FBI says the Cuba ransomware gang made $43.9 million from ransom payments

The US Federal Bureau of Investigations said today that the operators of the Cuba ransomware have earned at least $43.9 million from ransom payments following attacks carried out this year.

In a flash alert sent out on Friday, the Bureau said the Cuba gang has “compromised at least 49 entities in five critical infrastructure sectors, including but not limited to the financial, government, healthcare, manufacturing, and information technology sectors.”

The FBI said it traced attacks with the Cuba ransomware to systems infected with Hancitor, a malware operation that uses phishing emails, Microsoft Exchange vulnerabilities, compromised credentials, or RDP brute-forcing tools to gain access to vulnerable Windows systems.

Once systems are added to their botnet, Hancitor operators rent access to these systems to other criminal gangs in a classic Malware-as-a-Service model.

While an April 2021 McAfee report [PDF] on the Cuba ransomware found no connection between the two groups, the FBI report highlights what appears to be a new partnership between MaaS providers and ransomware gangs after other ransomware operations struck similar partnerships throughout 2020.

The FBI document [PDF] released earlier today highlights how a typical Hancitor-to-Cuba infection takes place and provides indicators of compromise that companies could use to shore up their defenses.

It is also worth mentioning that Cuba is also one of the ransomware groups that gather and steal sensitive files from compromised companies before encrypting their files. If companies don’t pay, the Cuba group will threaten to dump sensitive files on a website they have been operating on the dark web since January this year.

According to data compiled by Recorded Future analysts, at least 28 companies have been listed on this site after refusing to pay so far this year.

The FBI said that the $43.9 million figure represents actual victim payment and that the group demanded more than $74 million from victims, some of which refused to pay. The figure falls in the usual range of most ransomware revenues reported so far:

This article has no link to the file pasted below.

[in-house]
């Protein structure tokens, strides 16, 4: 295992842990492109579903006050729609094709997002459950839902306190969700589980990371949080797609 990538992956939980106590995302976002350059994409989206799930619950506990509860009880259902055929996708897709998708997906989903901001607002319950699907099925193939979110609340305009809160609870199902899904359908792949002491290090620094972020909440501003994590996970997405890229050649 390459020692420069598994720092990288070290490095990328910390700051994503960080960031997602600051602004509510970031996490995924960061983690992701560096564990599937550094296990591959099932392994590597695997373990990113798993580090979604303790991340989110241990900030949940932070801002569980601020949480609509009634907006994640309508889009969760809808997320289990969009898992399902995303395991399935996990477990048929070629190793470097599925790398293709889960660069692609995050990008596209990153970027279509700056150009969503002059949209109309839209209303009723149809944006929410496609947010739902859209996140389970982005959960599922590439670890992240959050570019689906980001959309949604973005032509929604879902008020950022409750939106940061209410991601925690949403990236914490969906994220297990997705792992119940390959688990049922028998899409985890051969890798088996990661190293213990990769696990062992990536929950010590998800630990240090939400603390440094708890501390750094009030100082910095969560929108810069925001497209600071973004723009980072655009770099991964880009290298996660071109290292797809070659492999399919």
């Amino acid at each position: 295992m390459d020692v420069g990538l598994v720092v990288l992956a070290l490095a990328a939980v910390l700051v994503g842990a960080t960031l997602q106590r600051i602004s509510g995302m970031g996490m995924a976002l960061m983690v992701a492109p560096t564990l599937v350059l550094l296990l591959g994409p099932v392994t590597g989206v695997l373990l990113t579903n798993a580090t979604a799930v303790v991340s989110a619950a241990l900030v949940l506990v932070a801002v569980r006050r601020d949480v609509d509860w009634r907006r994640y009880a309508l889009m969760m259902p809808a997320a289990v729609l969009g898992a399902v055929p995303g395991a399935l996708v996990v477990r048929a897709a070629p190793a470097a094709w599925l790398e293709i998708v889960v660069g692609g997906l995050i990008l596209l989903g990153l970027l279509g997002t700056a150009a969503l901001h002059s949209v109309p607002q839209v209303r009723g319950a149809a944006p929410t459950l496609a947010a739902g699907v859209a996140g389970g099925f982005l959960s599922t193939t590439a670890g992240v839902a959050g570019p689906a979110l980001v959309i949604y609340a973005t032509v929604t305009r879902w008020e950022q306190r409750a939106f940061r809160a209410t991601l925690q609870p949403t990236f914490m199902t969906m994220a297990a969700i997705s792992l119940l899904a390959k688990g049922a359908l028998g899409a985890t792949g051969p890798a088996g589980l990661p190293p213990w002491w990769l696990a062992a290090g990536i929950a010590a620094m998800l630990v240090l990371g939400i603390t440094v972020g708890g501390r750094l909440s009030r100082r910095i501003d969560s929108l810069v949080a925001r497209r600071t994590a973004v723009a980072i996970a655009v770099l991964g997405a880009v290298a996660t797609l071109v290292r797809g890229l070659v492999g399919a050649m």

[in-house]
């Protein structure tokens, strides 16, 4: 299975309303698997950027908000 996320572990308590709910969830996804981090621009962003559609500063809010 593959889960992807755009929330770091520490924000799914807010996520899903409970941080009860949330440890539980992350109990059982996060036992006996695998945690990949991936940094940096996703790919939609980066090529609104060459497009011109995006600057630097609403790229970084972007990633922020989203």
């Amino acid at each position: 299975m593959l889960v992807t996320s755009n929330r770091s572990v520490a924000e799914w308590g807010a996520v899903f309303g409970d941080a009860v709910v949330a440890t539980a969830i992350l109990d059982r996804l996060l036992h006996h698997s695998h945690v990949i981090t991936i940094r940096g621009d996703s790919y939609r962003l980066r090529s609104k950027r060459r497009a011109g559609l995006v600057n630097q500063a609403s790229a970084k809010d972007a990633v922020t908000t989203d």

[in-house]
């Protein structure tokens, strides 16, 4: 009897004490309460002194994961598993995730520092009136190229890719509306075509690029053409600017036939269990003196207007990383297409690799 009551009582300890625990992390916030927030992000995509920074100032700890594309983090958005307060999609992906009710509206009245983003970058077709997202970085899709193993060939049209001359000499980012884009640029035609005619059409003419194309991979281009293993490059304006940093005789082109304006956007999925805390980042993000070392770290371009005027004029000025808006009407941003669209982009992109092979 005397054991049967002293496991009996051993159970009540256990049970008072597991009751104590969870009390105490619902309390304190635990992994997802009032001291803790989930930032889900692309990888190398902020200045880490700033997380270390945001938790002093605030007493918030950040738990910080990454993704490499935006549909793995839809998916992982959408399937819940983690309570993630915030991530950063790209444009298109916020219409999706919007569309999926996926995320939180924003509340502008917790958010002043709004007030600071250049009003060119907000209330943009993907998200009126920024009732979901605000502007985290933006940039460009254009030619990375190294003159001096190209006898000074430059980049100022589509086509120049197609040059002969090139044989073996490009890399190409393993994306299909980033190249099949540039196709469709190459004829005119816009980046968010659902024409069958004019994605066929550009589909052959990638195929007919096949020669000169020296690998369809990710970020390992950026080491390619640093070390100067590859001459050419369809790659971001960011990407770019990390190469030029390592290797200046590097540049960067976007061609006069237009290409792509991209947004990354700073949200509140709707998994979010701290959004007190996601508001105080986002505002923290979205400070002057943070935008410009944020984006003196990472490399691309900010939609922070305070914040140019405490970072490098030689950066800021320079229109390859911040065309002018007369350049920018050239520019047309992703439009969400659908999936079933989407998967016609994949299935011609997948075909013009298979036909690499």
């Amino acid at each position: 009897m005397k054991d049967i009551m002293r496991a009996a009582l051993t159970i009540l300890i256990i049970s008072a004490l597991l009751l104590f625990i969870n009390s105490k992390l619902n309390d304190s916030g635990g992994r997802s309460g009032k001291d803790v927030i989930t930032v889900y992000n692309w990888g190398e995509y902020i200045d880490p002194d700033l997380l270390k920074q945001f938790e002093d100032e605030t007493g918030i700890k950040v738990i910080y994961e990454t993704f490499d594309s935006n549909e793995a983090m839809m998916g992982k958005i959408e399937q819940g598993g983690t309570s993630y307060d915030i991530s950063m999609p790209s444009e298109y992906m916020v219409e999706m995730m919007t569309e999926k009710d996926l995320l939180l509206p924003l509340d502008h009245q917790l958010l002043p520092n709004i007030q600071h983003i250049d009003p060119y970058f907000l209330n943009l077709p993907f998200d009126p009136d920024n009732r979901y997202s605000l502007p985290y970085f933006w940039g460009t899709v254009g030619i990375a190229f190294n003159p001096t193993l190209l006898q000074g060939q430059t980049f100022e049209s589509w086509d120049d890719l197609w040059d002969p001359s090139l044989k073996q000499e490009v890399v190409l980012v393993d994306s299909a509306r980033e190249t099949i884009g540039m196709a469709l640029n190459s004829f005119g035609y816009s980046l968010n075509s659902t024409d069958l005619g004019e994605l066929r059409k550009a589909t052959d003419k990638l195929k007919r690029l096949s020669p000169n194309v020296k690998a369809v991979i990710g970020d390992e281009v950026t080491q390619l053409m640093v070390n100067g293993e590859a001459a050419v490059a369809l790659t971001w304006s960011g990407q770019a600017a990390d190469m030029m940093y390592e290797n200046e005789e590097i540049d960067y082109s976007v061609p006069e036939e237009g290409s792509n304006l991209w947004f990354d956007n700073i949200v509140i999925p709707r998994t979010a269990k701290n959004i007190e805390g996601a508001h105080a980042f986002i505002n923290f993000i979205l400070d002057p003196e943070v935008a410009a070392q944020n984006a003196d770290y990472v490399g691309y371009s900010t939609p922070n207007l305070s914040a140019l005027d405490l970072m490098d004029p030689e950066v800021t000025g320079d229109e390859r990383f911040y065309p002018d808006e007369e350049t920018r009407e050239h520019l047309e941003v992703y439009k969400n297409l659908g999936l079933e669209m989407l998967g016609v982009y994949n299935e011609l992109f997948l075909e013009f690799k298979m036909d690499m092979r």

• Darkside – $90 million between October 2020 and May 2021.
  • Maze/Egregor – $75 million
  • Ryuk – $150 million
  • REvil – $123 million in 2020
  • Netwalker – $25 million between March and July 2020
  • Conti – $25.5 million between July and November 2021
Catalin Cimpanu

Catalin Cimpanu is a cybersecurity reporter for The Record. He previously worked at ZDNet and Bleeping Computer, where he became a well-known name in the industry for his constant scoops on new vulnerabilities, cyberattacks, and law enforcement actions against hackers.

Recent Posts

DeepDotWeb co-admin sentenced to 8 years in prison

One of the two administrators of the DeepDotWeb portal was sentenced this week to 97…

3 hours ago

Ukrainian government calls out false flag operation in recent data wiping attack

The Ukrainian government said today that it found evidence meant to connect the data wiping…

16 hours ago

Meta’s free mode came with a cost, report says

Meta Connectivity (previously Facebook Connectivity) is facing scrutiny after reports emerged that their Free Basics…

19 hours ago

White House releases final zero-trust strategy for federal government

The White House on Wednesday issued finalized plans for its strategy to move the federal…

21 hours ago

German government warns of APT27 activity targeting local companies

The German government said on Tuesday that a Chinese cyberespionage group known as APT27 has…

23 hours ago

Cybercriminals laundered $8.6 billion worth of cryptocurrency in 2021

Cybercriminal gangs laundered an estimated $8.6 billion worth of cryptocurrency last year, in 2021, a…

1 day ago